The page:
A senior member of the Muslim Brotherhood living in the UK told Al Jazeera his organisation has "nothing to hide" after reports that the United Arab Emirates had put pressure on the British government to crack down on the group.

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Mohamed Soudan, a former foreign policy adviser to the deposed Egyptian President Mohamed Morsi, said on Wednesday that if the government had any proof of wrongdoing, it would have acted against the group already.

"We never break the law, we don't encourage violence, we want to live in peace and have nothing to hide... They can't do anything because we're doing nothing wrong," Soudan said over the phone.

His reaction came after a report carried by The Guardian newspaper that purported to show that the UAE had promised the completion of a $9bn arms contract if the British Prime Minister David Cameron clamped down on the group, along with other incentives.

Cameron ordered a review into the the activities of the Brotherhood and its alleged ties to extremists in March last year.

The review was completed the following month but its finding have not yet been published, with reports in the British media suggesting it was being suppressed to appease Gulf countries, and Egypt.

Soudan said the delay proved that the British government had no evidence against his organisation and that pressure from the UAE and its Gulf allies had kept the issue going.

"We've seen the leaks in the Guardian, Independent, and others. There is nothing... They [UAE] are using their money to threaten us here," Soudan said.

The UK prime minister's spokesman told Al Jazeera that the British government was "still fully committed to publishing the key findings of the Muslim Brotherhood review".

"We will be publishing those findings by the end of the year... We're not going to speculate on its content in advance," the spokesman said.


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The leak to The Guardian is not the first time the UAE has been accused of using its vast financial clout to target the Muslim Brotherhood and affiliated groups.

British-Palestinian activist Azzam Tamimi said that his bank account, along with those of dozens of other individuals and groups linked to the Brotherhood, were shut down by the HSBC bank last year.

"We now know for a fact that the UAE did pressure HSBC to close the banking account of several Muslim individuals and organisations in the UK, including my own and my wife's," Tamimi said, referring to reports  that the UAE had influenced banking risk assessments on groups it accused of having ties to the Brotherhood.

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Tamimi said the government was making life "increasingly difficult" for activists who had fallen foul of the UAE, but that the country would not get its way.

"The UK has a vibrant civil society and a sound legal system that we hope will stand in the way of any despotic tendencies... The UAE rulers thought they just could use their economic leverage to get the UK to do what they wanted."

Abdullah Arian from Georgetown University told Al Jazeera that the UAE's policies against the Muslim Brotherhood could be viewed "in light of a broader regional agenda to suppress opposition movements".

"The continued economic and political situation in Egypt - where the [Abdel Fattah ] el-Sisi regime has proved incapable of restoring stability to the country - has necessitated a continued crackdown on its political opponents by Sisi's regional allies.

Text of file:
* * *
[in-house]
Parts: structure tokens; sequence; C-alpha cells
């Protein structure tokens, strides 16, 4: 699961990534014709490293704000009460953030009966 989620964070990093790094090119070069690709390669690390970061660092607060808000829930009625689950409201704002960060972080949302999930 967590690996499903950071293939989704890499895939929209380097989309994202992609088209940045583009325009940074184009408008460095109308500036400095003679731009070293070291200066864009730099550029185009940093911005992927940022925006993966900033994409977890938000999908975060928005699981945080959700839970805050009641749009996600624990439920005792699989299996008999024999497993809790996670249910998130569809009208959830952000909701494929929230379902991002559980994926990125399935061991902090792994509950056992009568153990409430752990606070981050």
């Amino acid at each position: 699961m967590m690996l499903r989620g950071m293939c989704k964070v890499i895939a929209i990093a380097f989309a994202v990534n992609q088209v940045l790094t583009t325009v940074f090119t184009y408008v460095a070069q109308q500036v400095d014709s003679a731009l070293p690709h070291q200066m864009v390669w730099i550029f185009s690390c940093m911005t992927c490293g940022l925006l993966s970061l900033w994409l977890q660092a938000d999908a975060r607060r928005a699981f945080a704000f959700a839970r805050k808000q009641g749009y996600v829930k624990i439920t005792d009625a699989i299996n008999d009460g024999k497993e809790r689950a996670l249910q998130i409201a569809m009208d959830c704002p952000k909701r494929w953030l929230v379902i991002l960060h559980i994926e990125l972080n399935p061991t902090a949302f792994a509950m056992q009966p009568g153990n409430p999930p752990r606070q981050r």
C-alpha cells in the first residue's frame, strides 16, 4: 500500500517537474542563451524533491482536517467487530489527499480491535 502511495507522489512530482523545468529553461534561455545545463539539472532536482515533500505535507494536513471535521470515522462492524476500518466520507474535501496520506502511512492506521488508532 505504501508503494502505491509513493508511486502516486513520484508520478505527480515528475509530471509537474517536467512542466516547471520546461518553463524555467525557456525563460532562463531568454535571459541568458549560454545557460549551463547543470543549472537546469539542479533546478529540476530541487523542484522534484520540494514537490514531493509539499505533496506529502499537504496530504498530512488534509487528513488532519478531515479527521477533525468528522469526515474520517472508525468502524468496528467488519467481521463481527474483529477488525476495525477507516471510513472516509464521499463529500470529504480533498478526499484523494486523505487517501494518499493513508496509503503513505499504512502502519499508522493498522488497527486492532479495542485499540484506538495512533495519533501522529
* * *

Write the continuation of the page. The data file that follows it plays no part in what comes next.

"The Muslim Brotherhood's proven ability to survive prior crackdowns has pushed its opponents to pressure other countries to isolate the group and deny its members freedom of movement abroad," Arian said.


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The UAE was a backer of the July 2013 coup in Egypt that removed the Muslim Brotherhood's Morsi from power, and the crackdown that followed. The country has used its political and military muscle to target supporters of the group in the Middle East and outside the region.

In Libya, leaked recordings appeared to show that the UAE was backing General Khalifa Haftar, a powerful commander supporting the rival government based in the eastern city of Tobruk. It supplied arms to Haftar in his battle against the Tripoli-based administration, which includes the Muslim Brotherhood.

US officials have also accused the UAE of launching air strikes against Tripoli-aligned militias in Libya from bases in Egypt, a charge the Tobruk government and Egypt have denied.

In November last year, dozens of organisations accused of ties with the Muslim Brotherhood were designated as terrorist organisations by the UAE.

The list included several UK-based organisations such as the Federation of Islamic Organisations, Muslim Association of Britain, and the charity Islamic Relief UK, which works with the British government on a number of projects.

A spokesman for Islamic Relief told Al Jazeera it "categorically denied terrorist links and is in the process of challenging its listing through the Emirati courts".

Last month, an investigation by the British newspaper the Mail on Sunday found that the UAE had hired a London-based lobbying firm, Quiller Consultants, to help it mount a media campaign against Qatar, which has been accused by its Gulf neighbours of backing the Muslim Brotherhood.


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Amnesty International has condemned the UAE for targeting members of the Islah party, which the government claims is affiliated with the Muslim Brotherhood.

In a report published in November last year, Amnesty said Islah members held by authorities had complained of torture, and others were being detained at undisclosed locations without charge or trial.

Follow Shafik Mandhai on Twitter: @shafikfm 

Cameron is said to have come under pressure from Gulf countries to crackdown on their opponents in the UK [EPA]

Source: Al Jazeera